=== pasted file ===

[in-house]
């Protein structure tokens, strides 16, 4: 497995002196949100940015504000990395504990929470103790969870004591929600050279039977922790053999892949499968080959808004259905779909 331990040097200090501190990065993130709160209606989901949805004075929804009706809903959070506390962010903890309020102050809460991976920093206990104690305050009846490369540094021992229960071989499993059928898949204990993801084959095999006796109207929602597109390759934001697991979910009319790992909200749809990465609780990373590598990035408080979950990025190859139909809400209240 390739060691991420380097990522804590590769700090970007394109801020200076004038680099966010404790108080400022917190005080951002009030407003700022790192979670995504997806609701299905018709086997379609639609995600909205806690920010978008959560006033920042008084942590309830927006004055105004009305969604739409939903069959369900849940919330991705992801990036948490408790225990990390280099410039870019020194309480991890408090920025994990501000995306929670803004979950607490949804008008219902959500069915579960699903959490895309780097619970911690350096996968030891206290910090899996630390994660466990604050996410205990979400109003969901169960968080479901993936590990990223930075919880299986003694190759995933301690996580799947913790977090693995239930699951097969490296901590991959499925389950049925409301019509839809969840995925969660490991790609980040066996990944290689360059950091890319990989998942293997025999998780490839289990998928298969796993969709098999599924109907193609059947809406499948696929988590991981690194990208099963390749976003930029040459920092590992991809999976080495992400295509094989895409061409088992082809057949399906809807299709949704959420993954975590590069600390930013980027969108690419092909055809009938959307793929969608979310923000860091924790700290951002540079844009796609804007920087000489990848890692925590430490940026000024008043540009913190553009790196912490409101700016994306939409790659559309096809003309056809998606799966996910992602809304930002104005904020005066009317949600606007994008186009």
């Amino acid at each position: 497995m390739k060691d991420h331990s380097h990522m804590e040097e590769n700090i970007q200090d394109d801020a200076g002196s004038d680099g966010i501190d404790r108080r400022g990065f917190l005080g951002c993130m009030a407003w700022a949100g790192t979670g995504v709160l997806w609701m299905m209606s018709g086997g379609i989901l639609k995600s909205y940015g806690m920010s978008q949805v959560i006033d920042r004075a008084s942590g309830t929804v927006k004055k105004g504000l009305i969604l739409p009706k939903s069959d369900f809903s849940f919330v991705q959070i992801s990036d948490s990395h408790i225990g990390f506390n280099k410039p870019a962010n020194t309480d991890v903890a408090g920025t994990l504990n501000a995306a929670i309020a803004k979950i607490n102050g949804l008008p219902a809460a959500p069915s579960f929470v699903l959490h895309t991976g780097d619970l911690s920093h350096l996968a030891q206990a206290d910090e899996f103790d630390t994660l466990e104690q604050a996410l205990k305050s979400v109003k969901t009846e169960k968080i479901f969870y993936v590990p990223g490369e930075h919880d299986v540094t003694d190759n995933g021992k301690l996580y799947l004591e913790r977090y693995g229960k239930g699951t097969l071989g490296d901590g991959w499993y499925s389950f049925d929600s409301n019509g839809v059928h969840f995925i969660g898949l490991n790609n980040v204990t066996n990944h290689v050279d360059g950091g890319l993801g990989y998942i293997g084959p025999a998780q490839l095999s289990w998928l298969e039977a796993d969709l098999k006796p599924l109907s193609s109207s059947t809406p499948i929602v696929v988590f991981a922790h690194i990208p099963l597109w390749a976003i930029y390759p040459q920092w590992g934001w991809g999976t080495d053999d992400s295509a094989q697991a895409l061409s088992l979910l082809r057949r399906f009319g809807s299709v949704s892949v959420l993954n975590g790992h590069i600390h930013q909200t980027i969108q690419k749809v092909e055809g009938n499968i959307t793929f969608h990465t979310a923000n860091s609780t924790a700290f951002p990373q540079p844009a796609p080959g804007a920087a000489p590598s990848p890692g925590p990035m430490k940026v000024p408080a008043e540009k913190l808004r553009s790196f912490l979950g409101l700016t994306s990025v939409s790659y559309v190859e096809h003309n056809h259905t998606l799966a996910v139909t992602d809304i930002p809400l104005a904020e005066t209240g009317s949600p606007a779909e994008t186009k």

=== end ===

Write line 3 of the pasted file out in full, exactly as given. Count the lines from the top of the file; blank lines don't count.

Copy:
């Amino acid at each position: 497995m390739k060691d991420h331990s380097h990522m804590e040097e590769n700090i970007q200090d394109d801020a200076g002196s004038d680099g966010i501190d404790r108080r400022g990065f917190l005080g951002c993130m009030a407003w700022a949100g790192t979670g995504v709160l997806w609701m299905m209606s018709g086997g379609i989901l639609k995600s909205y940015g806690m920010s978008q949805v959560i006033d920042r004075a008084s942590g309830t929804v927006k004055k105004g504000l009305i969604l739409p009706k939903s069959d369900f809903s849940f919330v991705q959070i992801s990036d948490s990395h408790i225990g990390f506390n280099k410039p870019a962010n020194t309480d991890v903890a408090g920025t994990l504990n501000a995306a929670i309020a803004k979950i607490n102050g949804l008008p219902a809460a959500p069915s579960f929470v699903l959490h895309t991976g780097d619970l911690s920093h350096l996968a030891q206990a206290d910090e899996f103790d630390t994660l466990e104690q604050a996410l205990k305050s979400v109003k969901t009846e169960k968080i479901f969870y993936v590990p990223g490369e930075h919880d299986v540094t003694d190759n995933g021992k301690l996580y799947l004591e913790r977090y693995g229960k239930g699951t097969l071989g490296d901590g991959w499993y499925s389950f049925d929600s409301n019509g839809v059928h969840f995925i969660g898949l490991n790609n980040v204990t066996n990944h290689v050279d360059g950091g890319l993801g990989y998942i293997g084959p025999a998780q490839l095999s289990w998928l298969e039977a796993d969709l098999k006796p599924l109907s193609s109207s059947t809406p499948i929602v696929v988590f991981a922790h690194i990208p099963l597109w390749a976003i930029y390759p040459q920092w590992g934001w991809g999976t080495d053999d992400s295509a094989q697991a895409l061409s088992l979910l082809r057949r399906f009319g809807s299709v949704s892949v959420l993954n975590g790992h590069i600390h930013q909200t980027i969108q690419k749809v092909e055809g009938n499968i959307t793929f969608h990465t979310a923000n860091s609780t924790a700290f951002p990373q540079p844009a796609p080959g804007a920087a000489p590598s990848p890692g925590p990035m430490k940026v000024p408080a008043e540009k913190l808004r553009s790196f912490l979950g409101l700016t994306s990025v939409s790659y559309v190859e096809h003309n056809h259905t998606l799966a996910v139909t992602d809304i930002p809400l104005a904020e005066t209240g009317s949600p606007a779909e994008t186009k």